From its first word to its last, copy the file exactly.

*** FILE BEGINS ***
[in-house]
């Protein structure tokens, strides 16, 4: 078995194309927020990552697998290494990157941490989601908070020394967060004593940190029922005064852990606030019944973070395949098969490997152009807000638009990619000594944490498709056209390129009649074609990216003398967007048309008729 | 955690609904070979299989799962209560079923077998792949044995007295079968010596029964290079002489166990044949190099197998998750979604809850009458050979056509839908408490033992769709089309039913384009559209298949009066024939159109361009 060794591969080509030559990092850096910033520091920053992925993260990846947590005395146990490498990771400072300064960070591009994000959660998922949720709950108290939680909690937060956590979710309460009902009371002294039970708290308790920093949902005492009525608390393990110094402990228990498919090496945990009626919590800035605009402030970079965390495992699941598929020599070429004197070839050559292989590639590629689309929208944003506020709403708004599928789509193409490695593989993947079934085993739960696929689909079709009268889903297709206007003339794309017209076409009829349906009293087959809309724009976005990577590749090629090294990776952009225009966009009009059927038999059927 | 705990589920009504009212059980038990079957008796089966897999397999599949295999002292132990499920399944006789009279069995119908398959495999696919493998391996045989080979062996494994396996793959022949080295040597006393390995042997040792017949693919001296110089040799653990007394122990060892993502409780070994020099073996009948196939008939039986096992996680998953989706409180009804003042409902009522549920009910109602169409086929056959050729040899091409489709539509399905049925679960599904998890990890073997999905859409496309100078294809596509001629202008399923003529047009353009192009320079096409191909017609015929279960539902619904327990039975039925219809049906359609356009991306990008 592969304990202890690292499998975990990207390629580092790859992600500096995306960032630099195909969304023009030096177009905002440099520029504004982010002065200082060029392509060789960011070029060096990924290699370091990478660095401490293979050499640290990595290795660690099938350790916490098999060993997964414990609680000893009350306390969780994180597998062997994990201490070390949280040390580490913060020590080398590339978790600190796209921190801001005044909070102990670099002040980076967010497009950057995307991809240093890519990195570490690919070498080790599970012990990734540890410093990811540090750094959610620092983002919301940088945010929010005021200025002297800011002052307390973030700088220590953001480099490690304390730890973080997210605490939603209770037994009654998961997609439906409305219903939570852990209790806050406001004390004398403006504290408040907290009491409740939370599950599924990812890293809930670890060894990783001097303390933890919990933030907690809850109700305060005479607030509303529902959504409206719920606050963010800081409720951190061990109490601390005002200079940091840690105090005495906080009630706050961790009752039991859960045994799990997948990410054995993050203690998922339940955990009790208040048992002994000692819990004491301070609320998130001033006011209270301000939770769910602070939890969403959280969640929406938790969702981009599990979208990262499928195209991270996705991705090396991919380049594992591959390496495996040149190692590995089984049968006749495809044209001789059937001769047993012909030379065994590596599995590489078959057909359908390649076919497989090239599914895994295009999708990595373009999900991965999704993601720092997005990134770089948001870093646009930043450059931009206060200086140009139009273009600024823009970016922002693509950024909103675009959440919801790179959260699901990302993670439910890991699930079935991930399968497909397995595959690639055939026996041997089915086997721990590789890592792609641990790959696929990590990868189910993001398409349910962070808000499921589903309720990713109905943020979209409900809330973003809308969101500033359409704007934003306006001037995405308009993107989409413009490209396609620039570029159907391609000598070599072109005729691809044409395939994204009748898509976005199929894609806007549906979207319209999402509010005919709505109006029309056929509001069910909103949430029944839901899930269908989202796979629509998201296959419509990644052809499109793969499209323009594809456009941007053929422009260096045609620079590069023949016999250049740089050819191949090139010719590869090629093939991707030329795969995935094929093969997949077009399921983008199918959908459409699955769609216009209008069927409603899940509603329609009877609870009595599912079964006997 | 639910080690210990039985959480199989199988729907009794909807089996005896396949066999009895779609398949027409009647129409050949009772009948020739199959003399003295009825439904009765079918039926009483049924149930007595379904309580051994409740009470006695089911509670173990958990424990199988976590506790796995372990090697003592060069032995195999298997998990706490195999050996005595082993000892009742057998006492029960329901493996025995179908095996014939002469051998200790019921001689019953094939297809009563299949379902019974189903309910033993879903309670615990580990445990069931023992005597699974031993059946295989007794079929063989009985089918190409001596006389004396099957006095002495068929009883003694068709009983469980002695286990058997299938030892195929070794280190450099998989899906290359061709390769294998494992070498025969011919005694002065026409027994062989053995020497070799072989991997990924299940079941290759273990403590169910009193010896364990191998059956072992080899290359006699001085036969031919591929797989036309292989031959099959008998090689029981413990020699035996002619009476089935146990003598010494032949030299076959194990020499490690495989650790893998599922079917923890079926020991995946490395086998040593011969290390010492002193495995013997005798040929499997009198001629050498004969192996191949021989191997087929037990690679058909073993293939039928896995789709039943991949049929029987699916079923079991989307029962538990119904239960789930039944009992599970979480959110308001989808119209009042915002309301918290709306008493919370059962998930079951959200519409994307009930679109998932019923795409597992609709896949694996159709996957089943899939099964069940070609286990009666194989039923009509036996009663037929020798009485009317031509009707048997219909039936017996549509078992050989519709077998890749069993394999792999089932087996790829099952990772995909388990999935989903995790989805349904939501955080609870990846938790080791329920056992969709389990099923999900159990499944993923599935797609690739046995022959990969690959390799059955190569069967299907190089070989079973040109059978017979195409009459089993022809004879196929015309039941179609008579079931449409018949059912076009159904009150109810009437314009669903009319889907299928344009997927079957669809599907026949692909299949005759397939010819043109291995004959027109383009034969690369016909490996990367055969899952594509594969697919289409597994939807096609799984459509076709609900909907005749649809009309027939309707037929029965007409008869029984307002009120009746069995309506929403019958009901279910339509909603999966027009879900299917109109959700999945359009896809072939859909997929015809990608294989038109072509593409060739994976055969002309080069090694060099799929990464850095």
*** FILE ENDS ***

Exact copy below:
[in-house]
């Protein structure tokens, strides 16, 4: 078995194309927020990552697998290494990157941490989601908070020394967060004593940190029922005064852990606030019944973070395949098969490997152009807000638009990619000594944490498709056209390129009649074609990216003398967007048309008729 | 955690609904070979299989799962209560079923077998792949044995007295079968010596029964290079002489166990044949190099197998998750979604809850009458050979056509839908408490033992769709089309039913384009559209298949009066024939159109361009 060794591969080509030559990092850096910033520091920053992925993260990846947590005395146990490498990771400072300064960070591009994000959660998922949720709950108290939680909690937060956590979710309460009902009371002294039970708290308790920093949902005492009525608390393990110094402990228990498919090496945990009626919590800035605009402030970079965390495992699941598929020599070429004197070839050559292989590639590629689309929208944003506020709403708004599928789509193409490695593989993947079934085993739960696929689909079709009268889903297709206007003339794309017209076409009829349906009293087959809309724009976005990577590749090629090294990776952009225009966009009009059927038999059927 | 705990589920009504009212059980038990079957008796089966897999397999599949295999002292132990499920399944006789009279069995119908398959495999696919493998391996045989080979062996494994396996793959022949080295040597006393390995042997040792017949693919001296110089040799653990007394122990060892993502409780070994020099073996009948196939008939039986096992996680998953989706409180009804003042409902009522549920009910109602169409086929056959050729040899091409489709539509399905049925679960599904998890990890073997999905859409496309100078294809596509001629202008399923003529047009353009192009320079096409191909017609015929279960539902619904327990039975039925219809049906359609356009991306990008 592969304990202890690292499998975990990207390629580092790859992600500096995306960032630099195909969304023009030096177009905002440099520029504004982010002065200082060029392509060789960011070029060096990924290699370091990478660095401490293979050499640290990595290795660690099938350790916490098999060993997964414990609680000893009350306390969780994180597998062997994990201490070390949280040390580490913060020590080398590339978790600190796209921190801001005044909070102990670099002040980076967010497009950057995307991809240093890519990195570490690919070498080790599970012990990734540890410093990811540090750094959610620092983002919301940088945010929010005021200025002297800011002052307390973030700088220590953001480099490690304390730890973080997210605490939603209770037994009654998961997609439906409305219903939570852990209790806050406001004390004398403006504290408040907290009491409740939370599950599924990812890293809930670890060894990783001097303390933890919990933030907690809850109700305060005479607030509303529902959504409206719920606050963010800081409720951190061990109490601390005002200079940091840690105090005495906080009630706050961790009752039991859960045994799990997948990410054995993050203690998922339940955990009790208040048992002994000692819990004491301070609320998130001033006011209270301000939770769910602070939890969403959280969640929406938790969702981009599990979208990262499928195209991270996705991705090396991919380049594992591959390496495996040149190692590995089984049968006749495809044209001789059937001769047993012909030379065994590596599995590489078959057909359908390649076919497989090239599914895994295009999708990595373009999900991965999704993601720092997005990134770089948001870093646009930043450059931009206060200086140009139009273009600024823009970016922002693509950024909103675009959440919801790179959260699901990302993670439910890991699930079935991930399968497909397995595959690639055939026996041997089915086997721990590789890592792609641990790959696929990590990868189910993001398409349910962070808000499921589903309720990713109905943020979209409900809330973003809308969101500033359409704007934003306006001037995405308009993107989409413009490209396609620039570029159907391609000598070599072109005729691809044409395939994204009748898509976005199929894609806007549906979207319209999402509010005919709505109006029309056929509001069910909103949430029944839901899930269908989202796979629509998201296959419509990644052809499109793969499209323009594809456009941007053929422009260096045609620079590069023949016999250049740089050819191949090139010719590869090629093939991707030329795969995935094929093969997949077009399921983008199918959908459409699955769609216009209008069927409603899940509603329609009877609870009595599912079964006997 | 639910080690210990039985959480199989199988729907009794909807089996005896396949066999009895779609398949027409009647129409050949009772009948020739199959003399003295009825439904009765079918039926009483049924149930007595379904309580051994409740009470006695089911509670173990958990424990199988976590506790796995372990090697003592060069032995195999298997998990706490195999050996005595082993000892009742057998006492029960329901493996025995179908095996014939002469051998200790019921001689019953094939297809009563299949379902019974189903309910033993879903309670615990580990445990069931023992005597699974031993059946295989007794079929063989009985089918190409001596006389004396099957006095002495068929009883003694068709009983469980002695286990058997299938030892195929070794280190450099998989899906290359061709390769294998494992070498025969011919005694002065026409027994062989053995020497070799072989991997990924299940079941290759273990403590169910009193010896364990191998059956072992080899290359006699001085036969031919591929797989036309292989031959099959008998090689029981413990020699035996002619009476089935146990003598010494032949030299076959194990020499490690495989650790893998599922079917923890079926020991995946490395086998040593011969290390010492002193495995013997005798040929499997009198001629050498004969192996191949021989191997087929037990690679058909073993293939039928896995789709039943991949049929029987699916079923079991989307029962538990119904239960789930039944009992599970979480959110308001989808119209009042915002309301918290709306008493919370059962998930079951959200519409994307009930679109998932019923795409597992609709896949694996159709996957089943899939099964069940070609286990009666194989039923009509036996009663037929020798009485009317031509009707048997219909039936017996549509078992050989519709077998890749069993394999792999089932087996790829099952990772995909388990999935989903995790989805349904939501955080609870990846938790080791329920056992969709389990099923999900159990499944993923599935797609690739046995022959990969690959390799059955190569069967299907190089070989079973040109059978017979195409009459089993022809004879196929015309039941179609008579079931449409018949059912076009159904009150109810009437314009669903009319889907299928344009997927079957669809599907026949692909299949005759397939010819043109291995004959027109383009034969690369016909490996990367055969899952594509594969697919289409597994939807096609799984459509076709609900909907005749649809009309027939309707037929029965007409008869029984307002009120009746069995309506929403019958009901279910339509909603999966027009879900299917109109959700999945359009896809072939859909997929015809990608294989038109072509593409060739994976055969002309080069090694060099799929990464850095």